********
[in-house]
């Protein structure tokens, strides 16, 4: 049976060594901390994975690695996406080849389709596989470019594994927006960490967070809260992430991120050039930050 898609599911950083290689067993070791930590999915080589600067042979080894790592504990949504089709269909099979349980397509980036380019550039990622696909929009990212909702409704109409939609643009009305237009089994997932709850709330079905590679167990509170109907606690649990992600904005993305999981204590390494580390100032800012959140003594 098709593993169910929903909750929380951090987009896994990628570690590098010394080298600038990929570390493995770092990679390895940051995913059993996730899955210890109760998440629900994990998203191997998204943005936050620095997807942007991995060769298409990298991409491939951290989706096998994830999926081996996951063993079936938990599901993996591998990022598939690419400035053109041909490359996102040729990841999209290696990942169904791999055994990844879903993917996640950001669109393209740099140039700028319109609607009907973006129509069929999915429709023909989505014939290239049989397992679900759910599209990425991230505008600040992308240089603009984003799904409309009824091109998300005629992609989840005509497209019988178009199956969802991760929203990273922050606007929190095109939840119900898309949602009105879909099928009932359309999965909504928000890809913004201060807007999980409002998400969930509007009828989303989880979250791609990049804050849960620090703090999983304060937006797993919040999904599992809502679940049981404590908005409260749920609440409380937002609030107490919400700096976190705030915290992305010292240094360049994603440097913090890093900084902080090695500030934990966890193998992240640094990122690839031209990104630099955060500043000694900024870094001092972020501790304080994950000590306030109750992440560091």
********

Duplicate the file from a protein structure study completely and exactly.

[in-house]
């Protein structure tokens, strides 16, 4: 049976060594901390994975690695996406080849389709596989470019594994927006960490967070809260992430991120050039930050 898609599911950083290689067993070791930590999915080589600067042979080894790592504990949504089709269909099979349980397509980036380019550039990622696909929009990212909702409704109409939609643009009305237009089994997932709850709330079905590679167990509170109907606690649990992600904005993305999981204590390494580390100032800012959140003594 098709593993169910929903909750929380951090987009896994990628570690590098010394080298600038990929570390493995770092990679390895940051995913059993996730899955210890109760998440629900994990998203191997998204943005936050620095997807942007991995060769298409990298991409491939951290989706096998994830999926081996996951063993079936938990599901993996591998990022598939690419400035053109041909490359996102040729990841999209290696990942169904791999055994990844879903993917996640950001669109393209740099140039700028319109609607009907973006129509069929999915429709023909989505014939290239049989397992679900759910599209990425991230505008600040992308240089603009984003799904409309009824091109998300005629992609989840005509497209019988178009199956969802991760929203990273922050606007929190095109939840119900898309949602009105879909099928009932359309999965909504928000890809913004201060807007999980409002998400969930509007009828989303989880979250791609990049804050849960620090703090999983304060937006797993919040999904599992809502679940049981404590908005409260749920609440409380937002609030107490919400700096976190705030915290992305010292240094360049994603440097913090890093900084902080090695500030934990966890193998992240640094990122690839031209990104630099955060500043000694900024870094001092972020501790304080994950000590306030109750992440560091």